There are multiple approaches for rice farmers to reduce GHG emissions. Some of these practices can be carried out before the harvest and others post-harvest. We’ve carried out some in-depth analysis on the various options, to better understand the incentives and revenue possibilities we will be encouraging through our policy work – we have found that there are a handful of ways that farmers can reduce GHG emissions while maintaining yields, earning some revenue for their efforts, and potentially save on costs in some circumstances.

Our analysis builds on a prior study by our partners Applied Geosolutions, UC Davis and the California Rice Commission that estimates GHG emissions and yields for the majority of rice producing acreage in the state. They use the DeNitrification-DeComposition (DNDC) model, simulating 6,316 rice fields for 16 farming practices. In our analysis, we first estimate the potential greenhouse gas abatement of a suite of specific practices: dry seeding the rice fields, baling harvest residue, and hydroperiod adjustments (draining of fields in midseason, before harvest and/or reducing winter flooding).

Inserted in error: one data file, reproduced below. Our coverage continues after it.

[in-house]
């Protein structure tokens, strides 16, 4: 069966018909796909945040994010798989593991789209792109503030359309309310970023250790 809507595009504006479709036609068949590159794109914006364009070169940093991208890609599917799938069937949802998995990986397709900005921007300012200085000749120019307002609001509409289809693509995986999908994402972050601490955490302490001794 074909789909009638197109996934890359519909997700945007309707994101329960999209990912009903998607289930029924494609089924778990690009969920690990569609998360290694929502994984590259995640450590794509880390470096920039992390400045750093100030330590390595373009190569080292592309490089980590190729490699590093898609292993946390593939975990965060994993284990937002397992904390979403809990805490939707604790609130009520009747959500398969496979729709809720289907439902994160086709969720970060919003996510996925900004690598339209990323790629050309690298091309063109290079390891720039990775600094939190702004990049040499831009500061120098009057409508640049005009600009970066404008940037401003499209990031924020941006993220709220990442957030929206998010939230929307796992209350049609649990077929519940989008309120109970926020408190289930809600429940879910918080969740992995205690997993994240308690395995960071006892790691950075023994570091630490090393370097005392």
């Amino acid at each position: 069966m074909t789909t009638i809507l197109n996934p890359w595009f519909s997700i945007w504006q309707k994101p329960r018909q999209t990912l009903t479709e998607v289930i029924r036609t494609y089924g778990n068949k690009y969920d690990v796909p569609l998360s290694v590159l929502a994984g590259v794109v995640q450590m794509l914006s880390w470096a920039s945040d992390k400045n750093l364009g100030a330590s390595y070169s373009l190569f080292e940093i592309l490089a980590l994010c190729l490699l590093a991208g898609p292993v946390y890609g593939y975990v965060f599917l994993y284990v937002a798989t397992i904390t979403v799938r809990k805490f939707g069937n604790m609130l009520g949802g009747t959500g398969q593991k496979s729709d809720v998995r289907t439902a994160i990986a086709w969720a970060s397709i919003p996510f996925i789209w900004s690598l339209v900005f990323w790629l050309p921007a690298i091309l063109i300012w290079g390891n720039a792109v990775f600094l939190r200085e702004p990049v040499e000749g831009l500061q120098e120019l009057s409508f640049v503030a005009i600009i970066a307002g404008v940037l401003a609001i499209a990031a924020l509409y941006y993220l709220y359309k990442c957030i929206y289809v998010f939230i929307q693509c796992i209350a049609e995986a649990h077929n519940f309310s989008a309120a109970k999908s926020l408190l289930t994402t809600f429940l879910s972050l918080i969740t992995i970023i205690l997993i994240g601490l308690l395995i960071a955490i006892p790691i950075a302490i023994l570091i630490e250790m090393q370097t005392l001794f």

We then tabulate the cost of each management practice through a combination of literature, farmer and farm advisor consultation and combine these with abatement estimates to generate marginal abatement cost curves for each practice. Our preliminary results indicate a wide variability in abatement costs, depending on farming conditions. Of course, this is before factoring in the role of a carbon credit.

Unfortunately, not all of the practices we’ve studied are tenable in the Californian setting. One practice (midseason drainage of the fields) is accompanied with a significant decrease in yield and therefore does not lend itself well to the Sacramento Valley climate. In the case of stopping winter flooding, there could be negative habitat impacts for waterfowl that use this ecosystem as a feeding ground. Striving to understand such risks has been crucial in determining the extent to which producers will consider the new incentives created through the market.